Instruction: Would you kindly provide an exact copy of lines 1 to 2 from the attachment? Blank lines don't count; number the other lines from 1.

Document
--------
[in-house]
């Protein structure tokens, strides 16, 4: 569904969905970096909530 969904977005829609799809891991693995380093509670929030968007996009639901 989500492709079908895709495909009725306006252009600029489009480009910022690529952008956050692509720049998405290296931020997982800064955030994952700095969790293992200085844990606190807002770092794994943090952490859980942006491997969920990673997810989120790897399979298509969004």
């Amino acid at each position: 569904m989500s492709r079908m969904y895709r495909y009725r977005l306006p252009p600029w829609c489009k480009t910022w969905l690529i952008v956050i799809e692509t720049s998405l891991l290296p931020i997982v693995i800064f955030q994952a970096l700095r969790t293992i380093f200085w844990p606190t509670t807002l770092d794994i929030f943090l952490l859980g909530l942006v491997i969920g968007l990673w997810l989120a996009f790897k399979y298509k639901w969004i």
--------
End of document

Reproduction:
[in-house]
């Protein structure tokens, strides 16, 4: 569904969905970096909530 969904977005829609799809891991693995380093509670929030968007996009639901 989500492709079908895709495909009725306006252009600029489009480009910022690529952008956050692509720049998405290296931020997982800064955030994952700095969790293992200085844990606190807002770092794994943090952490859980942006491997969920990673997810989120790897399979298509969004």